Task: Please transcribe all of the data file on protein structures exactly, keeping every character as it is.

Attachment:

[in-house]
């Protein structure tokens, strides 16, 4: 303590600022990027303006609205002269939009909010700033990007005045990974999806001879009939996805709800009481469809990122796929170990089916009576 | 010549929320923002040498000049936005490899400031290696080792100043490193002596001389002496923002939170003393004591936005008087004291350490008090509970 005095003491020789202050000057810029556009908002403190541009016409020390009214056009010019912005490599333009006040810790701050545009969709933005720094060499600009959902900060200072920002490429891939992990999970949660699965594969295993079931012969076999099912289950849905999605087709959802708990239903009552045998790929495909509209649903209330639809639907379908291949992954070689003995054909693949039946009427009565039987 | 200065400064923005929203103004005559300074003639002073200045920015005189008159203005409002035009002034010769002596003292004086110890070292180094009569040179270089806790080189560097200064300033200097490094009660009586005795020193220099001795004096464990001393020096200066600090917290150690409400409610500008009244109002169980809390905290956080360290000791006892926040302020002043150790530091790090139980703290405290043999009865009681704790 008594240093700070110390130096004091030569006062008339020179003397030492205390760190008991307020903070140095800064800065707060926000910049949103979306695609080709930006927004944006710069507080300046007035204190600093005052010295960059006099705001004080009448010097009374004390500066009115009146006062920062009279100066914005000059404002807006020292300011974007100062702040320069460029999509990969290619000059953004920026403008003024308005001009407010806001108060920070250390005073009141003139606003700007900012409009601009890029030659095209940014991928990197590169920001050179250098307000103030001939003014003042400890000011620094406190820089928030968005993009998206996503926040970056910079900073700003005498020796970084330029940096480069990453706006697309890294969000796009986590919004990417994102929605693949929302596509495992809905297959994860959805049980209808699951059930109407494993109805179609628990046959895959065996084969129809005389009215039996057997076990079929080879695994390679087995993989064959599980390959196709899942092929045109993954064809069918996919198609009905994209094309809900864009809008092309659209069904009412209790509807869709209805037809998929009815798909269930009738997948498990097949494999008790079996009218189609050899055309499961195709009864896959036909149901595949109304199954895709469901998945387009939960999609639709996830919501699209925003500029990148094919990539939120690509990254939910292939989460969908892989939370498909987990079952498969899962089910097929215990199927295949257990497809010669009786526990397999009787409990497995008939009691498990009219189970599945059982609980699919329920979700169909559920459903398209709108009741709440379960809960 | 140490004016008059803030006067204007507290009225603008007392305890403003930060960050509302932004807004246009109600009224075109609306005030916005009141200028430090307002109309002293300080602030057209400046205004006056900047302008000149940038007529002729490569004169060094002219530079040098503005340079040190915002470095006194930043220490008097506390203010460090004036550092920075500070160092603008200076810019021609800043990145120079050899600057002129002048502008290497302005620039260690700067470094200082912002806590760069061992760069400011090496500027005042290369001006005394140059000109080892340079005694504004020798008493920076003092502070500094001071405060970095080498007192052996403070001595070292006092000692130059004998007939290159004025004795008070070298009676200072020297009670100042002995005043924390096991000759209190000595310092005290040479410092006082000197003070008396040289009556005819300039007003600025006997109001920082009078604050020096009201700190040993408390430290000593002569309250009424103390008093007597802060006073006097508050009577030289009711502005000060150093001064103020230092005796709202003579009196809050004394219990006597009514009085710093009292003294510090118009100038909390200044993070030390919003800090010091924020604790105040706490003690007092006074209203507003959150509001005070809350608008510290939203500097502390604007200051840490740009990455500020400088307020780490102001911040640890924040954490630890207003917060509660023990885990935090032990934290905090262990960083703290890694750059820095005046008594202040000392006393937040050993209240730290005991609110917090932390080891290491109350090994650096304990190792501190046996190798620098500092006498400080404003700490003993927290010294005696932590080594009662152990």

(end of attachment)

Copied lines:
[in-house]
């Protein structure tokens, strides 16, 4: 303590600022990027303006609205002269939009909010700033990007005045990974999806001879009939996805709800009481469809990122796929170990089916009576 | 010549929320923002040498000049936005490899400031290696080792100043490193002596001389002496923002939170003393004591936005008087004291350490008090509970 005095003491020789202050000057810029556009908002403190541009016409020390009214056009010019912005490599333009006040810790701050545009969709933005720094060499600009959902900060200072920002490429891939992990999970949660699965594969295993079931012969076999099912289950849905999605087709959802708990239903009552045998790929495909509209649903209330639809639907379908291949992954070689003995054909693949039946009427009565039987 | 200065400064923005929203103004005559300074003639002073200045920015005189008159203005409002035009002034010769002596003292004086110890070292180094009569040179270089806790080189560097200064300033200097490094009660009586005795020193220099001795004096464990001393020096200066600090917290150690409400409610500008009244109002169980809390905290956080360290000791006892926040302020002043150790530091790090139980703290405290043999009865009681704790 008594240093700070110390130096004091030569006062008339020179003397030492205390760190008991307020903070140095800064800065707060926000910049949103979306695609080709930006927004944006710069507080300046007035204190600093005052010295960059006099705001004080009448010097009374004390500066009115009146006062920062009279100066914005000059404002807006020292300011974007100062702040320069460029999509990969290619000059953004920026403008003024308005001009407010806001108060920070250390005073009141003139606003700007900012409009601009890029030659095209940014991928990197590169920001050179250098307000103030001939003014003042400890000011620094406190820089928030968005993009998206996503926040970056910079900073700003005498020796970084330029940096480069990453706006697309890294969000796009986590919004990417994102929605693949929302596509495992809905297959994860959805049980209808699951059930109407494993109805179609628990046959895959065996084969129809005389009215039996057997076990079929080879695994390679087995993989064959599980390959196709899942092929045109993954064809069918996919198609009905994209094309809900864009809008092309659209069904009412209790509807869709209805037809998929009815798909269930009738997948498990097949494999008790079996009218189609050899055309499961195709009864896959036909149901595949109304199954895709469901998945387009939960999609639709996830919501699209925003500029990148094919990539939120690509990254939910292939989460969908892989939370498909987990079952498969899962089910097929215990199927295949257990497809010669009786526990397999009787409990497995008939009691498990009219189970599945059982609980699919329920979700169909559920459903398209709108009741709440379960809960 | 140490004016008059803030006067204007507290009225603008007392305890403003930060960050509302932004807004246009109600009224075109609306005030916005009141200028430090307002109309002293300080602030057209400046205004006056900047302008000149940038007529002729490569004169060094002219530079040098503005340079040190915002470095006194930043220490008097506390203010460090004036550092920075500070160092603008200076810019021609800043990145120079050899600057002129002048502008290497302005620039260690700067470094200082912002806590760069061992760069400011090496500027005042290369001006005394140059000109080892340079005694504004020798008493920076003092502070500094001071405060970095080498007192052996403070001595070292006092000692130059004998007939290159004025004795008070070298009676200072020297009670100042002995005043924390096991000759209190000595310092005290040479410092006082000197003070008396040289009556005819300039007003600025006997109001920082009078604050020096009201700190040993408390430290000593002569309250009424103390008093007597802060006073006097508050009577030289009711502005000060150093001064103020230092005796709202003579009196809050004394219990006597009514009085710093009292003294510090118009100038909390200044993070030390919003800090010091924020604790105040706490003690007092006074209203507003959150509001005070809350608008510290939203500097502390604007200051840490740009990455500020400088307020780490102001911040640890924040954490630890207003917060509660023990885990935090032990934290905090262990960083703290890694750059820095005046008594202040000392006393937040050993209240730290005991609110917090932390080891290491109350090994650096304990190792501190046996190798620098500092006498400080404003700490003993927290010294005696932590080594009662152990």